Figure 2: Equivalent Circuit of the ISET Pin

### 2.1 Method Overview

Figure 3 shows how to build a design when the equivalent resistor is connected to the MP2659’s ISETpin.

Figure 3: Equivalent Resistor Design Circuit

The PWM signal has a controllable duty cycle. This signal is generated by an MCU. The RC filter (consisting of R_{2}, R_{3}, and C_{ISET}) filters the PWM signal to the DC signal. The equivalent resistance (R_{EQ})between the ISET pin and AGND can be calculated with Equation (2):

Where DUTY is the PWM duty cycle, and V_{M_PWM} is the PWM amplitude (the same as the MCU supply voltage, which is about 3.3V). G_{123} can be estimated with Equation (3):

For Equations 1, 2, and 3, R_{EQ} must exceed 0Ω. When R_{EQ} falls below 0Ω, I_{CHG} = 0A. Table 1 lists the charging current based on the PWM input.

Table 1: Charging Current vs. PWM Input

PWM Input |
PWM Duty |
Charging Current |

GND | 0% | 96(kΩ)/(R_{1}+R_{2}//R_{3}) |

Logic high | 100% | 0A |

PWM duty cycle | 0% to MAX_DUTY ^{(1)} |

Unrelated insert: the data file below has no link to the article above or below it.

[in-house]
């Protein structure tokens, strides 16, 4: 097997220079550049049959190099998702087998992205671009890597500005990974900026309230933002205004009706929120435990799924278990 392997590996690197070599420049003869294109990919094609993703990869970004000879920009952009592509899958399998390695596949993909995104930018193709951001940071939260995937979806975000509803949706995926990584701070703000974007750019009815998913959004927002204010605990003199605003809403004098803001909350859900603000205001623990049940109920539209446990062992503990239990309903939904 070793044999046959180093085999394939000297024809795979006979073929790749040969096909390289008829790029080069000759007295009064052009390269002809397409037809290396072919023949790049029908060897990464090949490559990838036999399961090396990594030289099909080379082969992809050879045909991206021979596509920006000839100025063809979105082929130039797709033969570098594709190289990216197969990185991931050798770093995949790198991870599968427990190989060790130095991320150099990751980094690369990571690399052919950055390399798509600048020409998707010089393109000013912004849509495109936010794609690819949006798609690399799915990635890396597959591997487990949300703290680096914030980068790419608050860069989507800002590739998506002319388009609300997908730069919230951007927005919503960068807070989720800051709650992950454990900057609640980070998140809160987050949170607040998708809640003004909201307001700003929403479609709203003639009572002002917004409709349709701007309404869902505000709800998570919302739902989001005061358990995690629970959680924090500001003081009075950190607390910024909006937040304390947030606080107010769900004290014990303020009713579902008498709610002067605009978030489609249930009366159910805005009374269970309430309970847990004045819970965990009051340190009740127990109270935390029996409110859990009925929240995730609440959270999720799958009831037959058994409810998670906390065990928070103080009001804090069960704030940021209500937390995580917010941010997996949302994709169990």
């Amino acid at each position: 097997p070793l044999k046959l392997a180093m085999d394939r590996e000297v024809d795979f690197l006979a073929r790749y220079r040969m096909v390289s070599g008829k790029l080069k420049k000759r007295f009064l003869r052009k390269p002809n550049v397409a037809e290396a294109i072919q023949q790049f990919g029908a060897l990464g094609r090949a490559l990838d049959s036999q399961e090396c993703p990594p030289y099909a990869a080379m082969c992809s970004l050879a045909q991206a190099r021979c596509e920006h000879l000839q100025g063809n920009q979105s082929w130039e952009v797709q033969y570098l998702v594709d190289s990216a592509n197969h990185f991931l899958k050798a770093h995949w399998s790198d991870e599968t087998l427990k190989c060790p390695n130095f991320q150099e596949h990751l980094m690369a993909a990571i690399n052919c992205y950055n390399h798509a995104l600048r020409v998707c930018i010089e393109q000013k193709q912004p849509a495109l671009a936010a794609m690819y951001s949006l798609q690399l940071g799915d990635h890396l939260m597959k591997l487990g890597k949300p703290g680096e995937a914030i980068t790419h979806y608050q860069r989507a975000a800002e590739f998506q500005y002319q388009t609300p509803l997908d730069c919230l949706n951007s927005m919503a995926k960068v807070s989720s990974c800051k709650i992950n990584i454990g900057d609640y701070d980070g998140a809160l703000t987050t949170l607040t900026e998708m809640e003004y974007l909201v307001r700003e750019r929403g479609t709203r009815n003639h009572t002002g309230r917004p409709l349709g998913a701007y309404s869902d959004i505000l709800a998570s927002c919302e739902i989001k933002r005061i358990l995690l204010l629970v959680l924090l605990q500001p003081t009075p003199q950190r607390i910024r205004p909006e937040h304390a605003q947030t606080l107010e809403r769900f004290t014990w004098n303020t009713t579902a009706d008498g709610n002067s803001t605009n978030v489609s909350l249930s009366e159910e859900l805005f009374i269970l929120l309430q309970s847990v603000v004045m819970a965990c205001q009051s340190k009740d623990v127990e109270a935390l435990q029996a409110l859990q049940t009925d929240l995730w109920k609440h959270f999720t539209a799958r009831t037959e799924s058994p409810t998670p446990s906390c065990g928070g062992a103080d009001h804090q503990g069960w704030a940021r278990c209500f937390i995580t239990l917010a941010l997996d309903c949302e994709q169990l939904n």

Linearly adjust charging current |

Float | N/A | 96(kΩ)/(R_{1}+R_{2}) |

Note:

1) MAX_DUTY is the maximum PWM duty when the charging current falls to 0A. It is recommended to be about 80%.

### 2.2 Parameters-Related Design Guide

Based on the analysis above, the parameters (R_{1}, R_{2}, R_{3}, C_{ISET}) can be designed with the following guidelines:

- The equivalent resistor that corresponds to the max charging current is R
_{MAX_ICHG}, which can be calculated with Equation (4):
$$R_{MAX\_ICHG} = R_1 + R_2 // R_3$$
- Choose an appropriate R
_{1}, estimated with Equation (5):
$$R_1 = 0.5R_{MAX\_ICHG}$$
- Solve the equations, then calculate R
_{2}and R_{3}with Equation (6):
$$ \begin{cases} R_2//R_3=R_1 \\[2ex] \frac{MAX\_DUTY \times V_{M\_PWM} - 1.2}{R_2} = \frac{1.2}{R_3} \end{cases} $$
- Choose an appropriate C
_{ISET}to filter the PWM signal to DC signal, estimated with Equation (7):
$$f_{FILTER} = \frac {1}{2\pi(R_2//R_3)C_{ISET}} << f_{PWM}$$